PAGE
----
Void a transaction when you need to remove the financial effect of a transaction, but still need to retain certain information. Make sure you are working in an open accounting period when you use the void function.
Let’s say, for example, we issue a check to a vendor. A few days later we discover that the check is for the wrong amount. The vendor returns it to us, and we issue a new check. The first check was a wrong transaction, it shouldn’t have happened for that amount, but it still did happen. The check was printed and sent to the vendor. It needs to be voided in the register, with a note in the memo line explaining what happened. The history must be preserved.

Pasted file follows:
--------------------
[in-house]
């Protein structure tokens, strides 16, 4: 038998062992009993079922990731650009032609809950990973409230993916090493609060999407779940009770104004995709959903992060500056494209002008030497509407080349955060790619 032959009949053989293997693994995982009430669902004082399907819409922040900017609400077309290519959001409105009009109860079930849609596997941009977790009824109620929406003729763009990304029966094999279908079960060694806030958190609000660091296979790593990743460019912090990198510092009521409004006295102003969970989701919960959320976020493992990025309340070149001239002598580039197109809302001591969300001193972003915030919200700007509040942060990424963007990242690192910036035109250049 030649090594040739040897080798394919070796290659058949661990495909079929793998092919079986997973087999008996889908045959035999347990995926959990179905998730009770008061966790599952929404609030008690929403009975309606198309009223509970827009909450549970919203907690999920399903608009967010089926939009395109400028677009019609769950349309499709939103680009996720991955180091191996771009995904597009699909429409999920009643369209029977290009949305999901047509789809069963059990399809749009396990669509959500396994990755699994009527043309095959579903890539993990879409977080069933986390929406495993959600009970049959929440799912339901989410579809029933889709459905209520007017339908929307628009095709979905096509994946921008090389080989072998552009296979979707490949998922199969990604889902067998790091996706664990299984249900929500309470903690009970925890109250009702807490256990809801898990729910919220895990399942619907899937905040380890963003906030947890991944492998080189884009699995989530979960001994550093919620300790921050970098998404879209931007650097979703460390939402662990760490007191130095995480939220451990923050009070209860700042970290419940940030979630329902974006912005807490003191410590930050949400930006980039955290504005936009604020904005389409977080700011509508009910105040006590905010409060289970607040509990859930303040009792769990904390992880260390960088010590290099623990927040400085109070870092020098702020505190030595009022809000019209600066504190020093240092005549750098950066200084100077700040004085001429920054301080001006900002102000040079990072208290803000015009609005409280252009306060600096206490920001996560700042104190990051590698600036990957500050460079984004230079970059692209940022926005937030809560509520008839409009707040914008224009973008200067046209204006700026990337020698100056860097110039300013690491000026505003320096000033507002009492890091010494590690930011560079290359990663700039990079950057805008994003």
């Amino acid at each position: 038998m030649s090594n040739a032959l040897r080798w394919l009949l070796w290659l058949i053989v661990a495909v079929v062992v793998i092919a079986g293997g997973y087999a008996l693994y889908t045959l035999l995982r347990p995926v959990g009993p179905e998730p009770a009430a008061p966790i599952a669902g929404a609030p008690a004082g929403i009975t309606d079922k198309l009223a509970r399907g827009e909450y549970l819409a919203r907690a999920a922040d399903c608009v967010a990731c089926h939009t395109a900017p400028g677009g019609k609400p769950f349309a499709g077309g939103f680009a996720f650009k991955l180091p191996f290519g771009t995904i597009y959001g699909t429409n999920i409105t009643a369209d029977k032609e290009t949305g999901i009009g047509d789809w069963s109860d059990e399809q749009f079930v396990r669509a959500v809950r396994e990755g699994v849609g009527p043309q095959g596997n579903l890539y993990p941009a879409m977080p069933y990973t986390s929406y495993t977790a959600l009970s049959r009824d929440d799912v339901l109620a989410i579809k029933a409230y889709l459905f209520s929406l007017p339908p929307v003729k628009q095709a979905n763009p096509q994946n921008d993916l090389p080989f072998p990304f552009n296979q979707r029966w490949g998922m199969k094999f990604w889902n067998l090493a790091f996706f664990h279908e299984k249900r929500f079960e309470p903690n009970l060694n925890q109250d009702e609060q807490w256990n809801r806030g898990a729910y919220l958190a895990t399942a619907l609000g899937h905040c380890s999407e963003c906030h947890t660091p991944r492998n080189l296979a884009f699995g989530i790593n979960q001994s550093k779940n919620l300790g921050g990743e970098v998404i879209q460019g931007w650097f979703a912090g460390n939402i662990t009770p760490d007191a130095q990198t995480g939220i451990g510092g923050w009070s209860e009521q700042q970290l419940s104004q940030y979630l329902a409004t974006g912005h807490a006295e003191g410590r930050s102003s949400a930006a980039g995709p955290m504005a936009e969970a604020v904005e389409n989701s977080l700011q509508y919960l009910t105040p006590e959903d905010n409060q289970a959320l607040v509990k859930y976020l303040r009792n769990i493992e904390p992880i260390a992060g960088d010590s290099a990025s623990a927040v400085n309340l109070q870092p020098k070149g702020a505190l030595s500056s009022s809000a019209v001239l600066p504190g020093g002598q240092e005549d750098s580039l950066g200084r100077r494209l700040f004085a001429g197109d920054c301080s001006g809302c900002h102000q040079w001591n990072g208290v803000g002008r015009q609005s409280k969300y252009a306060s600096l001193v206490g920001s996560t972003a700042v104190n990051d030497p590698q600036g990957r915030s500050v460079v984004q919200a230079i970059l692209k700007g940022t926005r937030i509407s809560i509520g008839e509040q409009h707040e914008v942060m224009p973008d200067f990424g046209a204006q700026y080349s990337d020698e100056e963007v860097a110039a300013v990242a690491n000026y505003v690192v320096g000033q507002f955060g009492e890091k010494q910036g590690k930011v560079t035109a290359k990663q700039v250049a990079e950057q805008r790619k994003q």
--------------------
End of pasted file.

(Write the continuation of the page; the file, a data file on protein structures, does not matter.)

When we use the void function in QB, important information is saved:
- the check number
- the name of the vendor
- the date
- the reason for the void
All of the information on the check is part of the historical record. We need to save it because it helps us diagnose problems later.
If we don’t void the transaction, but delete it instead, it’s like saying that the transaction never happened. Since that’s not true, voiding is the best choice.
Key to Voiding: void in open accounting periods for wrong transactions that actually happened.